There is a place in your brain about the size of a green pea that if damaged, will make everyone you know unrecognizable to you, and it is key to being a better marketer.

One of the things I appreciate about my job is the access it gives me. A few years ago, we did a campaign that involved me interviewing some of the leading neurologists and researchers in the world. They flew in from all over for a neurosurgery conference in NYC, and I got to spend a couple hours each with the best of the best. During that project, I learned about the Fusiform Face Area or FFA for short.

The FFA controls our ability to recognize faces and only faces. Understandably, it also relates to feelings of trust. “Is this the face of the ax murder off last night’s news, or my mom? Decisions decisions.” Below is a BBC documentary of a lady who’s FFA has been damaged in an accident. The whole thing is fascinating, but in the scene starting at 1:50, she’s trying to identify someone very close to her.

She couldn’t even recognize herself! How crazy is that?!?!

Ok Daniel, that’s cool and all, but this is a marketing blog, not a neurology blog. What’s this have to do with me?

It’s not just faces that trigger this area of trust. It’s also pictures of faces! Every last one of your customers has a place in their brain that’s evolved specifically for identifying who they can trust. Having a consistent spokesperson in your content can drive trust and create loyalty.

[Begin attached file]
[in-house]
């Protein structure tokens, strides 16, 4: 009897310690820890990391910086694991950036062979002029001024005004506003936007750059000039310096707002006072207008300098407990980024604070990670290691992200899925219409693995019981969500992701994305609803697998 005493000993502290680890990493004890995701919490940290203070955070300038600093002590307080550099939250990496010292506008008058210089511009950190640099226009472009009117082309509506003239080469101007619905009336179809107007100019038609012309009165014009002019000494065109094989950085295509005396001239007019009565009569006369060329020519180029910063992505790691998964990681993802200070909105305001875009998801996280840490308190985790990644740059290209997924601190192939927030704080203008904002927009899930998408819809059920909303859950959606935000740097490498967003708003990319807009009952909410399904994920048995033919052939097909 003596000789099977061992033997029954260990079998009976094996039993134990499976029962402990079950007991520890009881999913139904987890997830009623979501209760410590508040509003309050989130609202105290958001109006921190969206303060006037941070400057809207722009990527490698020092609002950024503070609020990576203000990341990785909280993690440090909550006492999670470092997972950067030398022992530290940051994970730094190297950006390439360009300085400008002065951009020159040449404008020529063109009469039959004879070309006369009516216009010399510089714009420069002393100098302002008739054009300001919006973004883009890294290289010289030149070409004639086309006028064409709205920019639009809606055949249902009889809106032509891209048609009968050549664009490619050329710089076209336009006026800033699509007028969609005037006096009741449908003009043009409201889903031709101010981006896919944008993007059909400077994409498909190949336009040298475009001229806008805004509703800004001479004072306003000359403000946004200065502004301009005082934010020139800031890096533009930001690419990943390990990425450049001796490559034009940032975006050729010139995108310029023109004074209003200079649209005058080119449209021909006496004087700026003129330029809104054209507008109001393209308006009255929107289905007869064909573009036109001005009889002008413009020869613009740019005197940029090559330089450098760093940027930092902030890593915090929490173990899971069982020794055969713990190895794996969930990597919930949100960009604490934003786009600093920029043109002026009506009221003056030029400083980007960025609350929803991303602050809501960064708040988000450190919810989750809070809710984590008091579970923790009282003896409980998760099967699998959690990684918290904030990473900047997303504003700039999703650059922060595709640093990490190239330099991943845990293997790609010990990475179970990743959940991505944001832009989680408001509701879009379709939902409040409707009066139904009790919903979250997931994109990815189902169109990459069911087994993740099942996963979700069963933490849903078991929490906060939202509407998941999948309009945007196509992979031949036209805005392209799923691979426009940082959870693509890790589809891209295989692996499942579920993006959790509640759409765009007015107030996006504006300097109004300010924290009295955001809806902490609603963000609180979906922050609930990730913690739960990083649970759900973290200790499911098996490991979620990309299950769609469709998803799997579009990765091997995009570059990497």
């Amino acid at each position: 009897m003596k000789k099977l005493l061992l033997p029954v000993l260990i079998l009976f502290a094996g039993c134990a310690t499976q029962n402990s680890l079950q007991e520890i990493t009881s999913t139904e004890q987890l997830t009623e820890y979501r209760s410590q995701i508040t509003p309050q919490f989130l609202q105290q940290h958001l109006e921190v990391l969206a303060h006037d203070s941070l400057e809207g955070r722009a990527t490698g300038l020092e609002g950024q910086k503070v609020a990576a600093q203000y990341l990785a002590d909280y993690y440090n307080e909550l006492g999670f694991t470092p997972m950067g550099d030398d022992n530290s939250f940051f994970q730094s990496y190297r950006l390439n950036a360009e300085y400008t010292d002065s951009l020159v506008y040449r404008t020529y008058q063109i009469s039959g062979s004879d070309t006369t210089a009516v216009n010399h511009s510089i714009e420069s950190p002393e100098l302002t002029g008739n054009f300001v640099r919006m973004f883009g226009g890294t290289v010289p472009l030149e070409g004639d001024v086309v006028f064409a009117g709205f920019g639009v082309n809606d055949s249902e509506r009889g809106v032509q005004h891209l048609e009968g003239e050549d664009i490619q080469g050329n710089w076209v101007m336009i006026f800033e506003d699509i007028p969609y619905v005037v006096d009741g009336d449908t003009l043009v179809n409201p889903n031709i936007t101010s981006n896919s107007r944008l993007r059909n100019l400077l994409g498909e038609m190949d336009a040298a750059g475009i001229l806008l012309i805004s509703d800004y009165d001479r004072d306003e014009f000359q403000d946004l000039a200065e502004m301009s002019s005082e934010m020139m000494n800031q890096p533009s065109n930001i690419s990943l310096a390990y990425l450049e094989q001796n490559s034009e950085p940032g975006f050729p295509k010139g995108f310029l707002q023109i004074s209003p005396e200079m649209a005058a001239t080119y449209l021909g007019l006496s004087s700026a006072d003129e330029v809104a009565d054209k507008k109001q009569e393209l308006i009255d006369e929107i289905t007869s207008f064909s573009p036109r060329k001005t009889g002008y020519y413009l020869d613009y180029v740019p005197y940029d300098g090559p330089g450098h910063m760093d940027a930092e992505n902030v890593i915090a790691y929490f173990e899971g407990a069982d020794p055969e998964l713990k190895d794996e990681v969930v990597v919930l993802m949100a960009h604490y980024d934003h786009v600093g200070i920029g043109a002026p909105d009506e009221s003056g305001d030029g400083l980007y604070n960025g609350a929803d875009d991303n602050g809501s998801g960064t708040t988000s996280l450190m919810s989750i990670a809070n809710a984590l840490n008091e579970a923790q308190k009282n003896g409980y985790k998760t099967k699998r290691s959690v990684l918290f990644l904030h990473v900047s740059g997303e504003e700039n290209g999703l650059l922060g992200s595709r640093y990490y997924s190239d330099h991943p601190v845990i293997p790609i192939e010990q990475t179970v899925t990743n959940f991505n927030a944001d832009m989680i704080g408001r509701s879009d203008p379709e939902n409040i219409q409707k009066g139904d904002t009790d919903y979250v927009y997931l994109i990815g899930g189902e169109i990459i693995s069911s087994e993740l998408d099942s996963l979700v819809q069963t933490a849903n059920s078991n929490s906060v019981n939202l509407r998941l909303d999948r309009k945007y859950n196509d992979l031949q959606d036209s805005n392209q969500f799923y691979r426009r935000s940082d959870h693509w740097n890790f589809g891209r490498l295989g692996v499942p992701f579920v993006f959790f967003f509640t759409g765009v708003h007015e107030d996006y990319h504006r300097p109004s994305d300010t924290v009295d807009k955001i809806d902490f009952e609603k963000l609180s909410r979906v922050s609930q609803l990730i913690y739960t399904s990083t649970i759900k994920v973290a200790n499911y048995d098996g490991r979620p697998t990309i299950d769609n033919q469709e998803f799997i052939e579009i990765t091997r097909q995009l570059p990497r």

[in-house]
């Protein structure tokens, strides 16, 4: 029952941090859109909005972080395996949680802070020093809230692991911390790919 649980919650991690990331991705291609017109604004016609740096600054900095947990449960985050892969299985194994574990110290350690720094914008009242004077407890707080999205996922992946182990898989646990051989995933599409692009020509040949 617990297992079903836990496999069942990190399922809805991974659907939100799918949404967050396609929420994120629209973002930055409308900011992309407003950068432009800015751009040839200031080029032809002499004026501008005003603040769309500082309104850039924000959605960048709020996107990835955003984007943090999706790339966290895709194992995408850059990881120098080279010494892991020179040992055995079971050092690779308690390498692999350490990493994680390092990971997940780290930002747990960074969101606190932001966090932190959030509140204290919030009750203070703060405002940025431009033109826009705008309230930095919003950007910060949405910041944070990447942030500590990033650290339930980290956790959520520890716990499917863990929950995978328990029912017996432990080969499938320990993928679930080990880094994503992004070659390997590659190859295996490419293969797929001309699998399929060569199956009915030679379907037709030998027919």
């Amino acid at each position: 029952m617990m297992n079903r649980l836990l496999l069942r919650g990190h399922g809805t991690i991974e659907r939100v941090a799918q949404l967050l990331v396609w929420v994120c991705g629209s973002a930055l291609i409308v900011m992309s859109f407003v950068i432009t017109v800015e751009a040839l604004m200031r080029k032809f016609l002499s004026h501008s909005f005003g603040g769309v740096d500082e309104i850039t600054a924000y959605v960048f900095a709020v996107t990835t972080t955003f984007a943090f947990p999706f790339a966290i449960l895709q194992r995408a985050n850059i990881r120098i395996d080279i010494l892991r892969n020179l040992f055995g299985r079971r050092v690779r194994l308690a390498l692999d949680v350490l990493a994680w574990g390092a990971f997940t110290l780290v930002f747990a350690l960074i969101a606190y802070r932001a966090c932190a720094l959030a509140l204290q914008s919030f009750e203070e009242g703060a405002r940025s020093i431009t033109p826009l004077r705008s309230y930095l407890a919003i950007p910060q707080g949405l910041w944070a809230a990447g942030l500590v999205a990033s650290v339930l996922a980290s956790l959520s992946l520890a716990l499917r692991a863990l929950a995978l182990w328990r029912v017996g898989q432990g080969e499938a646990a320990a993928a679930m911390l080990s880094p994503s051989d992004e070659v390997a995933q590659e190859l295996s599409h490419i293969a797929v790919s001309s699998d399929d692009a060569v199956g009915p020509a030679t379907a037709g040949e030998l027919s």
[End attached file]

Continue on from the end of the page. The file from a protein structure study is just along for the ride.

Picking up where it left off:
We talk a lot about Authenticity at Scale around here. The idea that it’s easy to create authenticity when you’re small, but a lot harder when your company name has its own stock ticker symbol. One of the key ways around this challenge is by leveraging key individuals, real people within the company, who you can help build a brand around. This works both externally and internally. The key is to celebrate a variety of people within the company while keeping the number small enough that the audience is getting to know each of them over time. This will both increase the chances that audience members will find someone they identify with, while also preventing a single spectacular failure point like Subway illustrated for all of us.

In the long run, creating celebrities within your organization can only increase the value of the organization they belong to, all while creating greater trust and loyalty.